“Help Me Do It Myself Mommy” – Understanding Child Development, Sensitive Periods and Your Preschooler

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It was just one of those bad parenting days, you know the ones where every little thing just gets on your nerves. I woke up in a bad mood (being 31 weeks pregnant with little sleep didn’t help) and even the essential oils in the diffuser were not helping me much.

The entire day was filled with “Mommy, I want…” or “Mom… Mom… Mom!” And I had little patience. We got through the morning as best we could and made it to quiet time (which I may have let go a little longer than normal).

But even after quiet time, it continued. I was done and ready for bedtime by 4:00 pm!

She seemed to be getting into everything; the kitchen sink, her toys strung all over the floor. Then began the pouting when I didn’t let her have something.

Bedtime finally came and I was more ready for it than she was I’m sure. We made it through our little routine and I closed the door in relief.

Have you ever had a day like this? If you're a parent to any child I’m sure you have. But something hit me that evening to make me realize it really wasn’t all her fault. The problem was ME.

Using the Montessori method to understanding child development, sensitive periods, and your preschooler.

“Help me do it myself, Mommy”

Many people associate Montessori with The Absorbent Mind, sensitive periods, and also allowing for independence in learning. These are all things that I knew about and am trying to implement with my daughter in our home and future homeschooling.

As I sat reading through the course I started reading about the specific human tendencies and how they relate to the sensitive periods that Montessori refers to in her work.

What are these human tendencies?

  • Exploration
  • Orientation
  • Order
  • Imagination
  • Manipulation
  • Control of Error
  • Communication

Every single person from the time they are born cycle through these tendencies. As I began to read the explanation of them all and how then sensitive periods of learning fit into these tendencies, it hit me as to why we had had such a HARD parenting day.

My daughter was really telling me “Help me do it myself Mommy.” When she was digging through the sink of dirty dishes wanting to clean them and I got annoyed, she was actually, in her own way, letting me know “Hey mom, this is something I want to learn how to do, show me how to do it myself.” And in my hurried and impatient state, I had ignored this.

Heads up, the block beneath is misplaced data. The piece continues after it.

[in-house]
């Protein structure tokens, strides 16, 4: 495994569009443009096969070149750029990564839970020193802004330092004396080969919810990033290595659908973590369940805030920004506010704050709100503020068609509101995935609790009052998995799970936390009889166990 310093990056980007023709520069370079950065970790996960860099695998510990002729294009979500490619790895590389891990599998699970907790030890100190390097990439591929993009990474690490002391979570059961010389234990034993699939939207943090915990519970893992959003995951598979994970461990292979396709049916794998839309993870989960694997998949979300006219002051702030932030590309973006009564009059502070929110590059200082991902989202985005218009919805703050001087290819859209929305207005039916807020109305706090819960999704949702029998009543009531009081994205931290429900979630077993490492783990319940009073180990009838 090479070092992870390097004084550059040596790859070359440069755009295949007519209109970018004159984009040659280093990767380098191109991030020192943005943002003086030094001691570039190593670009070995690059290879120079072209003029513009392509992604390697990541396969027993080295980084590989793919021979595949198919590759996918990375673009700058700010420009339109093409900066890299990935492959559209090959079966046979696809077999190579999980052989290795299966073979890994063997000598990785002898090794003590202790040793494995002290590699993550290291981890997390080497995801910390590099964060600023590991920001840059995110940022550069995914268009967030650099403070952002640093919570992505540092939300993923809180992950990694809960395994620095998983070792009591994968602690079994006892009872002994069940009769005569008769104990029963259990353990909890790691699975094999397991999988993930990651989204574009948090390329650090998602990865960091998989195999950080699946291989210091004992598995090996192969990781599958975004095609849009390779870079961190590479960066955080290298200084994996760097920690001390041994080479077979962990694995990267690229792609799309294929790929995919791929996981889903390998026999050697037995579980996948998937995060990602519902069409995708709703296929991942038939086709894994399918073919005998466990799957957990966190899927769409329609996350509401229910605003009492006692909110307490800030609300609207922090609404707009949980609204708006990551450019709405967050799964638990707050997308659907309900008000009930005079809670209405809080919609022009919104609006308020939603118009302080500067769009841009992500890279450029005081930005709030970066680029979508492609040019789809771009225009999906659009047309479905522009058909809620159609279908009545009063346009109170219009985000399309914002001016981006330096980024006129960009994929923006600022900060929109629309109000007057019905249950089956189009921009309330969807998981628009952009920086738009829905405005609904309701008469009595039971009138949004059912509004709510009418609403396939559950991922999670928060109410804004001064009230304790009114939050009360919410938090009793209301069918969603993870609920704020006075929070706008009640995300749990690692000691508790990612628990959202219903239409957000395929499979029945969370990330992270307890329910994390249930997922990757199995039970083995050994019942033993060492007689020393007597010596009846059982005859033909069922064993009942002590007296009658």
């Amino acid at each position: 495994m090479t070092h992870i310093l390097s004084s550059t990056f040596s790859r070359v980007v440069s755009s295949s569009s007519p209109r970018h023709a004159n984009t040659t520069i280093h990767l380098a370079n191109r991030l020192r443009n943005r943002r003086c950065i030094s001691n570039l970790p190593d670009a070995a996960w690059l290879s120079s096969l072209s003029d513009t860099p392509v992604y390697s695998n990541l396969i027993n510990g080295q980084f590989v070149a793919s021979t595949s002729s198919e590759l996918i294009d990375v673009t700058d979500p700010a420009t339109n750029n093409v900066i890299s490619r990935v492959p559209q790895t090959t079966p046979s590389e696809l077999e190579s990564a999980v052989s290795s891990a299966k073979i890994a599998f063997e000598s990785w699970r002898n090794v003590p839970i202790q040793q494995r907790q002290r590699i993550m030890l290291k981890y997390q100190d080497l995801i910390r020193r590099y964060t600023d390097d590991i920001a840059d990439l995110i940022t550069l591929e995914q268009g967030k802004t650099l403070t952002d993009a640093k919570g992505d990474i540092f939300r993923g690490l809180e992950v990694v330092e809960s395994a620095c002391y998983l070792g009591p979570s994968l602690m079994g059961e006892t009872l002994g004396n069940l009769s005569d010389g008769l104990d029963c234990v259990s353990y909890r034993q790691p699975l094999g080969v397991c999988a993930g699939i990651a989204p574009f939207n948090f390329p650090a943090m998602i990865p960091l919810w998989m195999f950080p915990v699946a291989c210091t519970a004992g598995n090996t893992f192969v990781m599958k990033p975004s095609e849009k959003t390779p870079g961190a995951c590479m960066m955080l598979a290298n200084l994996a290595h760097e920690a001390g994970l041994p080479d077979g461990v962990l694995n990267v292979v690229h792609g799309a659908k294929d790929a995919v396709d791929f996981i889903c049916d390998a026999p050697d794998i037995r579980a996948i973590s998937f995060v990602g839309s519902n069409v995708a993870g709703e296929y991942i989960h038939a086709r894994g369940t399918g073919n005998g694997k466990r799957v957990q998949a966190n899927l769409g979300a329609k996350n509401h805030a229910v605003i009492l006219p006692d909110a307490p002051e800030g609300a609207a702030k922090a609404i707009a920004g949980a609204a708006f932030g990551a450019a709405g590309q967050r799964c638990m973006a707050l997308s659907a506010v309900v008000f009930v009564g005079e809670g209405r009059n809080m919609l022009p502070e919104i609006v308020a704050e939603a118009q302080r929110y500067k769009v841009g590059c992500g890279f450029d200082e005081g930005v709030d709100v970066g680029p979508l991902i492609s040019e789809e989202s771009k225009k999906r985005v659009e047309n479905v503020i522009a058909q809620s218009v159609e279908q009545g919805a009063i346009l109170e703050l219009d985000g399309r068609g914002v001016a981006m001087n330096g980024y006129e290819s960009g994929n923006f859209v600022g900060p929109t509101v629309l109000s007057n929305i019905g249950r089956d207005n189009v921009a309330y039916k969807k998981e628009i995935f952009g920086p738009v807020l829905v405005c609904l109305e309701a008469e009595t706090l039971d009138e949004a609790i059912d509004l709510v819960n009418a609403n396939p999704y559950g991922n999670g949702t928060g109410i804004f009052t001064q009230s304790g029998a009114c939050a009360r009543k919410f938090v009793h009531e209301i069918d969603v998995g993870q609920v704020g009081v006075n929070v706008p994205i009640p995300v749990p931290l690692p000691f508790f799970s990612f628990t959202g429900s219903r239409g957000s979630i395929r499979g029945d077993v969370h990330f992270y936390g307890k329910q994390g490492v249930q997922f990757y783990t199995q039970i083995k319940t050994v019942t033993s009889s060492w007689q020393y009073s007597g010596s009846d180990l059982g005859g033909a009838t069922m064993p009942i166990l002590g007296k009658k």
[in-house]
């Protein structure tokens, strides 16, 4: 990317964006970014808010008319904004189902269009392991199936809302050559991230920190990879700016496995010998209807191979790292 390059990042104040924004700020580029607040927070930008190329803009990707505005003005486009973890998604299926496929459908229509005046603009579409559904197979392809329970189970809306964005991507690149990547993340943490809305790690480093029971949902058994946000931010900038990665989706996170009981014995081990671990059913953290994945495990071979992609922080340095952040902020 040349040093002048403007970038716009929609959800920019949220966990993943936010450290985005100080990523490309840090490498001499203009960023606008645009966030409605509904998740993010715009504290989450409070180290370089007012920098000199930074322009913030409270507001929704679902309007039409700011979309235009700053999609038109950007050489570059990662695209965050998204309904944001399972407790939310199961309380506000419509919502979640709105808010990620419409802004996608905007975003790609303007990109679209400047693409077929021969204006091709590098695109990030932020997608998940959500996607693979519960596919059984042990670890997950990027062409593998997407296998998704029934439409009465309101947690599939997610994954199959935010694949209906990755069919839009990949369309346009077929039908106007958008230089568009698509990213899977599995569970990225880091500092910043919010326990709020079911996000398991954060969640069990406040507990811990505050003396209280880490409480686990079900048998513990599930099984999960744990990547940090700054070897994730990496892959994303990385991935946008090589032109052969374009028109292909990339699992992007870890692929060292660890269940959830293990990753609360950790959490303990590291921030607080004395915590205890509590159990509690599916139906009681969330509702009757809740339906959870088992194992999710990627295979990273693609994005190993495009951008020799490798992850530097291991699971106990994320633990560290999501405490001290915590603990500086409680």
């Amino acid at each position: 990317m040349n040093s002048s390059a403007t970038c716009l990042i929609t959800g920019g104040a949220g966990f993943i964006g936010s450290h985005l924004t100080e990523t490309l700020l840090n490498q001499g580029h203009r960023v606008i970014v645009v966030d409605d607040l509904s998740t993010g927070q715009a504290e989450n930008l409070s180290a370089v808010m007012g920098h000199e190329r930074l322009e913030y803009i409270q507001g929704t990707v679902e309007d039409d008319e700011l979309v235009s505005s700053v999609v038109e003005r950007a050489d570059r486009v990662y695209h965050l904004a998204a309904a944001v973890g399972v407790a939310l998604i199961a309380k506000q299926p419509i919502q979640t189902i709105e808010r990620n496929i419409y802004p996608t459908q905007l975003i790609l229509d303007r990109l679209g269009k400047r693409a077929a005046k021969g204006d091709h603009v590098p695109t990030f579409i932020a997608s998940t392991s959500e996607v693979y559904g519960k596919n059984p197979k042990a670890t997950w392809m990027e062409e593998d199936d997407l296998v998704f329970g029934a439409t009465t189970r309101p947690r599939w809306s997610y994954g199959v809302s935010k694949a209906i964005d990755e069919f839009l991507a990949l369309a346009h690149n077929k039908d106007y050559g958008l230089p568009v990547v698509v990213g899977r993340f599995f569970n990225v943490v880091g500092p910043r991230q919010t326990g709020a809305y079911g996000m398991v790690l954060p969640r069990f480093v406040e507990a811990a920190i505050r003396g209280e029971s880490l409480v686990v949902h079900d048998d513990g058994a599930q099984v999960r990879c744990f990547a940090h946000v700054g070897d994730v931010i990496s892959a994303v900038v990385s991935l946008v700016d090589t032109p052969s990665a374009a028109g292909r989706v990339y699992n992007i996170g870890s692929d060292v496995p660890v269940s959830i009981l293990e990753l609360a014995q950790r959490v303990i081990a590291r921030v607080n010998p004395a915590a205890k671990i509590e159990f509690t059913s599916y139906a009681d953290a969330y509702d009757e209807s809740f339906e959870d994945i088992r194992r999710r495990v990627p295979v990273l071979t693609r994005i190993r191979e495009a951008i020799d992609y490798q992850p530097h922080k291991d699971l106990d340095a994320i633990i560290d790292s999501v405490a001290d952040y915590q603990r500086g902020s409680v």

As I looked back on our day, I realized I had been doing this ALL DAY with her. She had been wanting to clean the floors, wash dishes, and other things but I had ignored and just kept on going with the day.

Understanding Child Development, Sensitive Periods, and Your Preschooler

When a child is in a sensitive period of development and that need is not fulfilled they often act out. So our entire day, I kept feeling like my daughter was acting out just to get me, but in reality, she was acting out because I had not allowed her the time or independence to fulfill her need to learn these skills.

I went to bed that night determined to start the next day better. We came downstairs the next morning and I had her get her own breakfast items out, including putting her waffle in the toaster. Then I showed her how to put the peanut-butter on her waffle and she finished. Did the peanut-butter get put on “perfectly?” Of course not, but in her own little 33 month old way she did it and was so proud of her accomplishment.

That afternoon I had her help me put dishes away and then allowed her to stand on the step stool and rinse dishes off for me so I could put them in the dishwasher. The change over both of us was so apparent. I was allowing her the freedom and independence to help and learn that I had not allowed her to have the day before. And in return, she felt fulfilled and happy and was more focused throughout our day.

Heather Greutman, COTA

Heather Greutman is a Certified Occupational Therapy Assistant with experience in school-based OT services for preschool through high school. She uses her background to share child development tips, tools, and strategies for parents, educators, and therapists. She is the author of many ebooks including The Basics of Fine Motor Skills, and Basics of Pre-Writing Skills, and co-author of Sensory Processing Explained: A Handbook for Parents and Educators.

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